The designer furniture from Furnitalia, Living Innovations and B&B Italia, the paintings by Filipino masters, and the luxury possessions were rewards for his efforts.
“Success comes from hard work, sincerity, professionalism and being God-fearing,” Revillame says.
Asked how much he invested in Wil Tower Mall, Revillame keeps mum and says he could be misconstrued as cocky. “What is important is that my life is simple but comfortable.”
Revillame admits he loves sports cars, but his collection, which includes a Ferrari and a Lamborghini, are just parked in his house.
“They’re my inspiration. When I see them, I could say I worked hard for them.”
In previous interviews, Revillame has recalled his unstable childhood: “I was an illegitimate child.”
His late father was a 34-year-old engineer when he met his mother, a 15-year-old waitress.
He never felt maternal love, as he grew up in many households. He witnessed his mother fighting with her husband and having other relationships thereafter.
His father had four wives. Sometimes he would be sent to his father’s driver, a grandmother or an aunt.
He had his elementary education in Cabanatuan City, then at Cecilio Apostol School in Caloocan.
His father sent him to Philippine Christian University High School and later to Centro Escolar University.
Revillame tried out pre-medicine school but shifted to music until he finally dropped out.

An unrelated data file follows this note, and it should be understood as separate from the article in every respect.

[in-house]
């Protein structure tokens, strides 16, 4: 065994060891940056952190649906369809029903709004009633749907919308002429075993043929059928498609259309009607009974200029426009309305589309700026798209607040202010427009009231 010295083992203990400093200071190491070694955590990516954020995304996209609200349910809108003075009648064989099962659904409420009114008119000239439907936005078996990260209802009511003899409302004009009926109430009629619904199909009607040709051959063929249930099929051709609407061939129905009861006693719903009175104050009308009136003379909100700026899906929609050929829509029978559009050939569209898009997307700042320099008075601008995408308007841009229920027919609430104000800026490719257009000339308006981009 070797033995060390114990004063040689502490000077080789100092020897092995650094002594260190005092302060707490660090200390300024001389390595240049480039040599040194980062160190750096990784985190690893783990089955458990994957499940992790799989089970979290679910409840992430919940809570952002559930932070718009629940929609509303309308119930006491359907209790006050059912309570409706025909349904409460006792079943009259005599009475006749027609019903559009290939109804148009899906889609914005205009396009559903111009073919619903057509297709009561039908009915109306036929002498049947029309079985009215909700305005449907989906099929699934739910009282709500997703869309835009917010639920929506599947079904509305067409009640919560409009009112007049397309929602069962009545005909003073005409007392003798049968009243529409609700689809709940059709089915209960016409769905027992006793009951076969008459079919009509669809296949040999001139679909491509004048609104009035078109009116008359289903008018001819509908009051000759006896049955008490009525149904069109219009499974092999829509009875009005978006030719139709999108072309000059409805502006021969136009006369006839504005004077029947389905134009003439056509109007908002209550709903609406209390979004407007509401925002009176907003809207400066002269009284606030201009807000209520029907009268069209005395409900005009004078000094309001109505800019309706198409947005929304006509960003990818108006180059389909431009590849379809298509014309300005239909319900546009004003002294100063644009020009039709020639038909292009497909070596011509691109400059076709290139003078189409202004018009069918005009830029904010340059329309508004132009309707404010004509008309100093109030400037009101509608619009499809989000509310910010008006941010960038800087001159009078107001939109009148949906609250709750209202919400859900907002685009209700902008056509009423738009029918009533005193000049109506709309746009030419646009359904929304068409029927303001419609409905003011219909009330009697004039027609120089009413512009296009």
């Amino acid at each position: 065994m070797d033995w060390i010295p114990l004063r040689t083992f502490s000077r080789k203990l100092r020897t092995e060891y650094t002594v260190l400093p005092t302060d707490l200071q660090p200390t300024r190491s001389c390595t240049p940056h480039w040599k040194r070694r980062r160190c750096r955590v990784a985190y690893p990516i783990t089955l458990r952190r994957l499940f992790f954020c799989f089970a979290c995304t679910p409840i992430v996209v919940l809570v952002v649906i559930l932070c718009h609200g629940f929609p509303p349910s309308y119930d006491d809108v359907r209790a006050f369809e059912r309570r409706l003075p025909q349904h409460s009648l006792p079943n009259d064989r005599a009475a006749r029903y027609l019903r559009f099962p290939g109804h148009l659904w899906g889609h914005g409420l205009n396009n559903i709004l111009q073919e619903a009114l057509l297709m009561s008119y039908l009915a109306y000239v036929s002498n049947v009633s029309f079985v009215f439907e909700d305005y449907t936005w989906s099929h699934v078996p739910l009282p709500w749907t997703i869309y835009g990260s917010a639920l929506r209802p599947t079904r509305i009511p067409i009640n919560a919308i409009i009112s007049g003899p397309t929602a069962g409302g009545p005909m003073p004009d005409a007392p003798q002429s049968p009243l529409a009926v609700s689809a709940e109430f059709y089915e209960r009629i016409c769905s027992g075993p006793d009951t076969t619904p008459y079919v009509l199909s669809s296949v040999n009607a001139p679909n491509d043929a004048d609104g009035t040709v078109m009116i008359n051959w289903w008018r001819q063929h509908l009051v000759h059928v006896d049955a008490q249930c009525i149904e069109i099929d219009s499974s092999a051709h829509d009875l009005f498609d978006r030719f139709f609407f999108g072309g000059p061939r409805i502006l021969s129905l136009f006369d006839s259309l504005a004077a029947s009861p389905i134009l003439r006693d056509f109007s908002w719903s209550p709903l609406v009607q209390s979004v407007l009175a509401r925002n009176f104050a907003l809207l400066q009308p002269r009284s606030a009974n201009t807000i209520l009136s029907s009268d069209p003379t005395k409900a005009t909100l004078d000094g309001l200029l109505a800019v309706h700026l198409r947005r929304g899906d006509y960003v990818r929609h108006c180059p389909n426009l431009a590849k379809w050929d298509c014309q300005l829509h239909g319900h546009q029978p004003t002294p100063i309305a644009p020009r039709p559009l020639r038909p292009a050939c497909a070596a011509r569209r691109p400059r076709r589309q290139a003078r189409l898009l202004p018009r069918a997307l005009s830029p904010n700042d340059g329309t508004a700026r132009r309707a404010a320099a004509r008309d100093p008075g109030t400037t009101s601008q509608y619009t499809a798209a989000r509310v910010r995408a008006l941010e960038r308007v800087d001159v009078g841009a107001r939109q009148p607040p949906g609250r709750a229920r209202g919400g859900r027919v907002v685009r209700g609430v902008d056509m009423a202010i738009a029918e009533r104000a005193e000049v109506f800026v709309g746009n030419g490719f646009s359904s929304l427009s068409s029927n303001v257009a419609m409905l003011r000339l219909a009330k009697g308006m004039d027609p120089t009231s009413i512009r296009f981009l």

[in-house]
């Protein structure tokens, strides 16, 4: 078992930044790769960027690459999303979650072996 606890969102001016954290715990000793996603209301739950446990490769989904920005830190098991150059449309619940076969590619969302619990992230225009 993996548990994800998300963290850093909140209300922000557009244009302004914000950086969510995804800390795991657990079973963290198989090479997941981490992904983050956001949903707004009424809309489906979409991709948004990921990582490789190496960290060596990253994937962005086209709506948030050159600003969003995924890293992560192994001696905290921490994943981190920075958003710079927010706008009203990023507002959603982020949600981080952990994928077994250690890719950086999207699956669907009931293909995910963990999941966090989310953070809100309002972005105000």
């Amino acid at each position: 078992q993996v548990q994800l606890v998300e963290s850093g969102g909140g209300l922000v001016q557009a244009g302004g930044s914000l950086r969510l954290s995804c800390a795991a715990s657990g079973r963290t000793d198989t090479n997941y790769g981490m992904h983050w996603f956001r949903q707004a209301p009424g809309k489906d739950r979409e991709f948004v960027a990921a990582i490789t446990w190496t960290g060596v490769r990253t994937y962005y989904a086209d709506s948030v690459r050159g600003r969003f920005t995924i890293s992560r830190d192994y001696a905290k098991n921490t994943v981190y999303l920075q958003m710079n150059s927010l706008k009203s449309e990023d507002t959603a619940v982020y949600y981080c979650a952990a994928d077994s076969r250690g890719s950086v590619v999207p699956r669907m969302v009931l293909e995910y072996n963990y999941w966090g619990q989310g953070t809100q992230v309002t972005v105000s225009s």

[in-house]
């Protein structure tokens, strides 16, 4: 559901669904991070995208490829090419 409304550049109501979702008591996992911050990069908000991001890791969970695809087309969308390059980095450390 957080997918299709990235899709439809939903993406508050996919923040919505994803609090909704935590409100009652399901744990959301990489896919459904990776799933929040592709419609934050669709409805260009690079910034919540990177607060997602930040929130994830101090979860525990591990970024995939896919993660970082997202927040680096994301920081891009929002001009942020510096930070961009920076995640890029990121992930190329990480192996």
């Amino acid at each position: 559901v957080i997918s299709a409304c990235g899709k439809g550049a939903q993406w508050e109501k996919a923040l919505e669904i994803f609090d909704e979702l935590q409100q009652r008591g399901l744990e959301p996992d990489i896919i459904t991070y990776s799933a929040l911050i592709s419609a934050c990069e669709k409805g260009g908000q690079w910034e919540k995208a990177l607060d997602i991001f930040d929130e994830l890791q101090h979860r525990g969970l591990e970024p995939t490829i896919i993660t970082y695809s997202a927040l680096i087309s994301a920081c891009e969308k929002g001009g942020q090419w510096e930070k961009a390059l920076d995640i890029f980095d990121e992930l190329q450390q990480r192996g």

He dated actress Maricel Soriano’s sister, Vicky, and got her pregnant. Their daughter Meryll, 30, is now an actress.
He has three other children with different mothers: Louise Ann, Marimonte and his only son with ex-wife Liz Almoro, Juamee.
Instead of going back to school, Revillame learned to play the drums with Jun Regalado and Efren Vitan. He was rejected in band auditions for lack of skill.
To improve his skills, he would open the doors of Vitan’s studio and practice until his fingers were calloused.
“People think I’m mayabang. They don’t know what I went through. Matapang lang ako sa buhay,” he says.
He got his break when he became the first drummer for Gary Valenciano.
In 1982, he met Randy Santiago, who hired him for the Cicada band in a Singapore gig. Upon their return, Santiago tapped Revillame to be his comedy sidekick in the noontime show, “Lunch Date.”
He teamed up with Santiago and John Estrada in the noontime show “Magandang Tanghali Bayan (MTB).” However, their raunchiness got them in trouble with the censors.
The trio was suspended thrice, and he was terminated twice.
One day, Concio asked him how he saw his future to be. Revillame said he wanted to do noontime shows.
In 2005, the launch of “Wowowee,” a noontime variety game show on ABS-CBN, became his turning point. The high ratings, the advertisements and Revillame’s endorsements enabled him to acquire properties, such as the one in front of ABS-CBN.